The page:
Wednesday, June 23, 2010


As the bad calls piled on the U.S. football team, they never gave up, never stopped believing in themselves, never stopped believing that the game isn’t over until the final whistle blows from the referee. The United States played its best game of the competition against a tough, defensively well organized Algerian team, that was content to counterpunch.

From the start, the United States pushed forward, putting the ball on the ground, opening up the game in the flanks, especially right flank with Cherundolo, playing possession ball and showing the tactical discipline necessary to break down the Algerian defense. The chances came, but the finishing touch kept eluding the players in a nerve-wracking game. The British announcer said redundantly that you could “feel the tension” and recalled a Rolling Stones song, “19th Nervous Breakdown.”

The U.S. team is progressing by leaps and bounds and should play even better in its first round of 16 match, possibly against Germany or Ghana, possibly Serbia or the Aussies. At this point the U.S. doesn’t care: bring ‘em on! Among the notable performances, the defense as a whole was solid. Carlos Bocanegra and Jay DeMerit are two outstanding central defenders who command their territory with physicality and confident touch. DeMerit is emerging as a real “sheriff” in the back line, owning the air game and winning his 50-50 challenges. In the match with England, DeMerit won the duel with British star Wayne Rooney, consolidating his starting role on the team.

Setting aside the obvious standouts -- playmaker Landon Donovan and Clint Dempsey’s plucky opportunism -- Michael Bradley, the coach’s son, is team MVP. The team’s engine, Bradley is the midfield link from defense to offense, through which the U.S. transition game passes. His tireless work, running the length of the pitch and organizing the attack was key to the U.S.’s time of possession and ultimate victory. Up front, Jozy Altidore, the talented 20 year-old striker is the team’s post-up reference in the air and power speed on the ground, counterattacking with danger behind the back of the defense. Finally, Landon Donovan has grown into his role as the team’s go-to guy, its best player and playmaker. This could be his Cup to make a lasting imprint.

It didn’t come easy, but in the last analysis this was no fluke, no “miracle.” From the start the United States was clearly the superior team and unlike, e.g., the French and British, played through adversity and bad referee calls to be rewarded with a first place group finish for the first time since 1930. It just goes to show that hard work, the team’s belief in themselves, and a never-say-die attitude pays off in the end. That’s what separates the winners from losers in any sport.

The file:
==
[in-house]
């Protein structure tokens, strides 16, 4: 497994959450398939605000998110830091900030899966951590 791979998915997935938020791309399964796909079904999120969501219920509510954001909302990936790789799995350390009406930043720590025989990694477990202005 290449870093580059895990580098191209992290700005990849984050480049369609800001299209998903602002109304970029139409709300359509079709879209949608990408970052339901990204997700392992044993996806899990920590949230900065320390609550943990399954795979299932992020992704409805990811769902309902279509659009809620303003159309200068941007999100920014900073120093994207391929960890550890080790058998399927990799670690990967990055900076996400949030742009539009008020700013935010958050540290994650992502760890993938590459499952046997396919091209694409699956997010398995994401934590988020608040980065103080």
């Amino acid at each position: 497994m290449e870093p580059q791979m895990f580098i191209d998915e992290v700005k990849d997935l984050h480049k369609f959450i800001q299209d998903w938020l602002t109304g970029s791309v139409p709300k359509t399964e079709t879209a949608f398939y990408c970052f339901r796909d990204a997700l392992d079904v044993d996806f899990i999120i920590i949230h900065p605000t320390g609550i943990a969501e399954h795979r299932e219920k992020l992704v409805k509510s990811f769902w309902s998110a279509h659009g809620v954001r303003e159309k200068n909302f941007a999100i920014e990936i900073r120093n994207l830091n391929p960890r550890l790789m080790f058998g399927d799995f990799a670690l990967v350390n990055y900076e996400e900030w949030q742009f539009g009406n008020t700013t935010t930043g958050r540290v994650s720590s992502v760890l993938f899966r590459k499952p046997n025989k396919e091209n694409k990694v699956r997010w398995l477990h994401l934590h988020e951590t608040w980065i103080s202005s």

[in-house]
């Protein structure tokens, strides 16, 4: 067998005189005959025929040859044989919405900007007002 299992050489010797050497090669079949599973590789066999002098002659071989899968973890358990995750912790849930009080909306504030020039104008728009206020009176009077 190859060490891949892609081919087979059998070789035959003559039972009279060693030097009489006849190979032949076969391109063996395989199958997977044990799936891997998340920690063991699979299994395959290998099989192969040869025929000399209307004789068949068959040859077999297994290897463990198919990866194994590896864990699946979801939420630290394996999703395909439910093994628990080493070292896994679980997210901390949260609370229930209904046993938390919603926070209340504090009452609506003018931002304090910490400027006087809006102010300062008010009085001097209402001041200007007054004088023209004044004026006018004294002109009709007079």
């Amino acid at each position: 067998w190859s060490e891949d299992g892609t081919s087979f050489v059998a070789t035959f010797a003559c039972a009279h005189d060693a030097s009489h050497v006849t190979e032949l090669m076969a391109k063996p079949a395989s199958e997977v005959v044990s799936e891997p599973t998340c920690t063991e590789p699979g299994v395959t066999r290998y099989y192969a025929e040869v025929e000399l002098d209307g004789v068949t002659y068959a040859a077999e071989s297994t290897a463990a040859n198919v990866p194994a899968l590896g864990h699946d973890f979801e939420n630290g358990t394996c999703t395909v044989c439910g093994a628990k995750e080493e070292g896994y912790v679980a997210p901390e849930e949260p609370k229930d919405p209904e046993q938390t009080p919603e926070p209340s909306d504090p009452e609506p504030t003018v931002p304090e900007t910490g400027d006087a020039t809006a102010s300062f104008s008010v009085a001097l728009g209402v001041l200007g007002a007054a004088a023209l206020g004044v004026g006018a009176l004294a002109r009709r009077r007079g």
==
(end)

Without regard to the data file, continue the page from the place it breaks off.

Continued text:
This was the headline from Brasil’s newspaper, O Globo. Perfect.

Tuesday, June 22, 2010

Fade Away Time for the General as Rolling Stone Gathers no Moss

The beltway types are all abuzz over the showdown between President Obama and General McChrystal tomorrow concerning statements attributed to the General in a controversial Rolling Stone article, “The Runaway General.” First, kudos to Rolling Stone for showing up and showing that relevant media isn’t dead in this country. The Gray Lady and Washington Post are reduced to reporting about Rolling Stone’s scoop; delicious irony for Jan Wenner who started his anti-establishment rock music magazine with a $7,500 loan from family and friends and a mailing list stolen from a local radio station.

Notably, this is just the latest in a series of hard-hitting articles by Rolling Stone, from Matt Taibbi’s fine reporting lifting the rock on the financial bailout, to BP’s malfeasance. This is Pulitzer territory for Rolling Stone, and I hope they get it. At the very least, Rolling Stone deserves our unofficial Hunter S. Thompson Fear and Loathing in Reporting Award.

To the question at hand: General McChrystal and his staff have not only exercised poor judgment, but worse, behaved with demonstrable insubordination. Whether or not this is an isolated incident within the officer ranks by a “runaway general” or a generalized culture of disdain in the military for President Obama’s leadership, it should be nipped in the bud. General McChrystal’s meeting with the President should be simply a formality to give him the courtesy of offering his resignation rather than be fired outright. Period.